By Harry G. Enoch
The main branch of Lower Howard’s Creek begins in Winchester and flows generally toward the southwest until it gets to Kitt’s Hole near the Kentucky River. This deep pool takes its name, according to legend, from a man named Kitt who supposedly drowned there. From Kitt’s Hole the creek makes a sharp turn to the north then to the east, passing the mouth of Deep Branch, before finally turning to flow almost due south. This horseshoe bend encloses an area of about 15 acres called “Thompson Ridge” that is now included in the Lower Howard’s Creek Nature and Heritage Preserve.
Thompson Ridge is not a name used in the local area and is not found in deeds, maps or other records. We first encountered the name in an archaeological report that Cultural Resource Analysts Inc. submitted to Clark County Fiscal Court in 2001. The consultant, referring to a map that showed an “A. Thompson” living there, coined the name “Thompson Ridge” to describe this 15-acre tract. The same land was called the “Exum Sawmill Tract” in deeds from 1877 through 2000, but we’ll stick with Thompson Ridge for this article. We’ll look first at who owned the land over the years and then try to identify families who lived there.
Thompson Ridge was part of Col. John Holder’s 1,000-acre patent on the Kentucky River. After his death, his son-in-law Samuel R. Combs acquired the interests of Holder’s other heirs. Combs was the son of Benjamin Combs, one of the Frederick County, Virginia men who claimed land in the Indian Old Fields area. Samuel married Holder’s daughter Theodocia and took over many of Holder’s business enterprises, including the ferry, boatyard and warehouse. Combs also erected a sawmill on Thompson Ridge a little downstream from the mouth of Deep Branch. He was murdered in front of the Clark County courthouse in 1833. Combs must have been a hothead. He had previously been sued for assault and for slander and the day before his murder had shot a man named Nelson. While being taken into custody, Combs and two of his sons got into a fight with two sons of Ambrose Bush. One of the Bush men cut Combs’ throat—“his throat was nearly severed from his body”—and Combs died immediately.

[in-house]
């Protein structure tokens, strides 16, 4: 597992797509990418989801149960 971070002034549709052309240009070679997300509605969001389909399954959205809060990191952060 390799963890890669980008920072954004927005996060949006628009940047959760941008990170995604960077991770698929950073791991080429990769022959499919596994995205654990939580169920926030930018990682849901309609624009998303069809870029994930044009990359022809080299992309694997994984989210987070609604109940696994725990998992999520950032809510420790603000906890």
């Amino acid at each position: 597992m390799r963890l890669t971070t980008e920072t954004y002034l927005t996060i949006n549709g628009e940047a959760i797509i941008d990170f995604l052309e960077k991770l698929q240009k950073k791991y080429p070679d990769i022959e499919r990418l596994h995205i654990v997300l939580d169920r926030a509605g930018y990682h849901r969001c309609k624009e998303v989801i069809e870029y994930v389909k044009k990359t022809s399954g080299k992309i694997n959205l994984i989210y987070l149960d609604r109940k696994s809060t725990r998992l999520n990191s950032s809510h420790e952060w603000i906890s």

Josiah A. Jackson bought out most of Combs’ heirs to acquire 324 acres of their land, which he then sold to his brother Samuel G. Jackson. These were the sons of Francis Flourney Jackson and grandsons of the Clark County pioneer, Josiah Jackson. In 1845, Samuel Jackson sold this land to Shelton Hieronymus who then sold a small piece, including Thompson Ridge, to Robert C. Boggs of Fayette County. It is unlikely that any of these men ever lived on Thompson Ridge.
The first actual resident-owner may be Isaac Clark. Although a deed of purchase from Boggs (died a bachelor in 1863) cannot be found, Clark’s heirs sold Thompson Ridge to Milton Martin in 1877. How Clark obtained the land from Boggs is uncertain. The 1860 census lists Isaac Clark as a free black, age 50, living alone near James Woodward. Woodward was then residing in the manor house on what later became the Stevens farm, presently owned by Pat Shely. The deed to Milton Martin is the first to refer to the land as Exum’s sawmill tract.
Benjamin Exum did not live on the tract, or own it, but he did operate a sawmill on Lower Howard’s Creek. An 1853 map shows Exum’s sawmill standing just behind what is now the back parking lot of Hall’s Restaurant. Benjamin married Emily Hieronymus; her family will be discussed in a separate article.
The site of the house occupied by A. Thompson, shown on an 1861 Clark County map, is Stop 3 on the John Holder Trail. The site stands just across the creek from the Robert Martin house. A. Thompson is identified in the 1860 census as Allen Thompson, head of family, age 56; Catherine, wife, age 43; and seven children ranging in age from 5 to 16. All that remains of the house is a 50 x 65 foot stone foundation. An ,archaeological investigation conducted in the area recovered artifacts indicating a longterm domestic occupation, probably beginning in the 1820s. The earliest artifact was a fragment of a pearlware saucer dating from 1780. The residential area is separated from the agricultural fields by a stone fence and has daffodils and yucca plants still growing in the yard. There is a fine stone springhouse (Stop 4) about a hundred yards from the site.